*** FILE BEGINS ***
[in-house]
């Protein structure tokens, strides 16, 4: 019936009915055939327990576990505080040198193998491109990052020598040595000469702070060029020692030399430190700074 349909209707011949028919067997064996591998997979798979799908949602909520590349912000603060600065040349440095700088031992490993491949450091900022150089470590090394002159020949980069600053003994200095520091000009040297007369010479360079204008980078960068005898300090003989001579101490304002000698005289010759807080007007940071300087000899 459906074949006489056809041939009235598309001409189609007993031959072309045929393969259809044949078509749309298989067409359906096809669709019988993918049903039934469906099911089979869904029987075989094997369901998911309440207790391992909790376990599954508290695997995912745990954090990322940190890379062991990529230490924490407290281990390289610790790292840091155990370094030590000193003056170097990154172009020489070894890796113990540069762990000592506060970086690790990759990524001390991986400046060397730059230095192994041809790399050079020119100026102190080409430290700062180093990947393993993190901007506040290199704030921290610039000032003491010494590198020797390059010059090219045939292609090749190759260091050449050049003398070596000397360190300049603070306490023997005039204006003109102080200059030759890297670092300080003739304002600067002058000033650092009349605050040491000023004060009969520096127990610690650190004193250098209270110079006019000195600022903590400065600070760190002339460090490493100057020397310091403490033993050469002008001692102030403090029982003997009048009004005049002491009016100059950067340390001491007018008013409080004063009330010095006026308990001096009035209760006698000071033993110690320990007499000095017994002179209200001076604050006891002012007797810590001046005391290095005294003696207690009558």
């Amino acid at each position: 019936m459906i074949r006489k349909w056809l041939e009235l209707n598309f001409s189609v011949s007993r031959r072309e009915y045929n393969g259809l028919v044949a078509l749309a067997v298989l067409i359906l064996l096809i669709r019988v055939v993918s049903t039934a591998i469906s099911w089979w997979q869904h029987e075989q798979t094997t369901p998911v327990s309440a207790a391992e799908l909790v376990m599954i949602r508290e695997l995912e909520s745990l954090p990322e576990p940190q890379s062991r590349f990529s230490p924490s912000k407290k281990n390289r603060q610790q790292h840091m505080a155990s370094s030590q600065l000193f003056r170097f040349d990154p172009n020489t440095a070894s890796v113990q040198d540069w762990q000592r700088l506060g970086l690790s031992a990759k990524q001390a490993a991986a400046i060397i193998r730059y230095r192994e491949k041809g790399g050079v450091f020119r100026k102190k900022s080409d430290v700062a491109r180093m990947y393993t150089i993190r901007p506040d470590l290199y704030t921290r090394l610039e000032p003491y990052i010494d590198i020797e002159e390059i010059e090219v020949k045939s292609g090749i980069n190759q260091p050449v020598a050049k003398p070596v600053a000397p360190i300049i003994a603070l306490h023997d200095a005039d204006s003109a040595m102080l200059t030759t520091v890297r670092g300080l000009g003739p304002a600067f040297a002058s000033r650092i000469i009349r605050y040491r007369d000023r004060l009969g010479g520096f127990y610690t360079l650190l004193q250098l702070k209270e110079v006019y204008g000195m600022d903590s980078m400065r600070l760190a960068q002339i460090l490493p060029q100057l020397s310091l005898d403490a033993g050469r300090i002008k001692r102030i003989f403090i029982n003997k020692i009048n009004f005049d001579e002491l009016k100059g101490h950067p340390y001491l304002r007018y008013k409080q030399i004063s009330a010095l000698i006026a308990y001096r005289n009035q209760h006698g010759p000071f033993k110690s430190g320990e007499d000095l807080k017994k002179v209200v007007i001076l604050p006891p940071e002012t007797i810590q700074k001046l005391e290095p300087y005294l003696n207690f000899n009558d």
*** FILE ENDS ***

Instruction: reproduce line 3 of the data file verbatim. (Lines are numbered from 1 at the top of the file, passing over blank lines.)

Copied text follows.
């Amino acid at each position: 019936m459906i074949r006489k349909w056809l041939e009235l209707n598309f001409s189609v011949s007993r031959r072309e009915y045929n393969g259809l028919v044949a078509l749309a067997v298989l067409i359906l064996l096809i669709r019988v055939v993918s049903t039934a591998i469906s099911w089979w997979q869904h029987e075989q798979t094997t369901p998911v327990s309440a207790a391992e799908l909790v376990m599954i949602r508290e695997l995912e909520s745990l954090p990322e576990p940190q890379s062991r590349f990529s230490p924490s912000k407290k281990n390289r603060q610790q790292h840091m505080a155990s370094s030590q600065l000193f003056r170097f040349d990154p172009n020489t440095a070894s890796v113990q040198d540069w762990q000592r700088l506060g970086l690790s031992a990759k990524q001390a490993a991986a400046i060397i193998r730059y230095r192994e491949k041809g790399g050079v450091f020119r100026k102190k900022s080409d430290v700062a491109r180093m990947y393993t150089i993190r901007p506040d470590l290199y704030t921290r090394l610039e000032p003491y990052i010494d590198i020797e002159e390059i010059e090219v020949k045939s292609g090749i980069n190759q260091p050449v020598a050049k003398p070596v600053a000397p360190i300049i003994a603070l306490h023997d200095a005039d204006s003109a040595m102080l200059t030759t520091v890297r670092g300080l000009g003739p304002a600067f040297a002058s000033r650092i000469i009349r605050y040491r007369d000023r004060l009969g010479g520096f127990y610690t360079l650190l004193q250098l702070k209270e110079v006019y204008g000195m600022d903590s980078m400065r600070l760190a960068q002339i460090l490493p060029q100057l020397s310091l005898d403490a033993g050469r300090i002008k001692r102030i003989f403090i029982n003997k020692i009048n009004f005049d001579e002491l009016k100059g101490h950067p340390y001491l304002r007018y008013k409080q030399i004063s009330a010095l000698i006026a308990y001096r005289n009035q209760h006698g010759p000071f033993k110690s430190g320990e007499d000095l807080k017994k002179v209200v007007i001076l604050p006891p940071e002012t007797i810590q700074k001046l005391e290095p300087y005294l003696n207690f000899n009558d």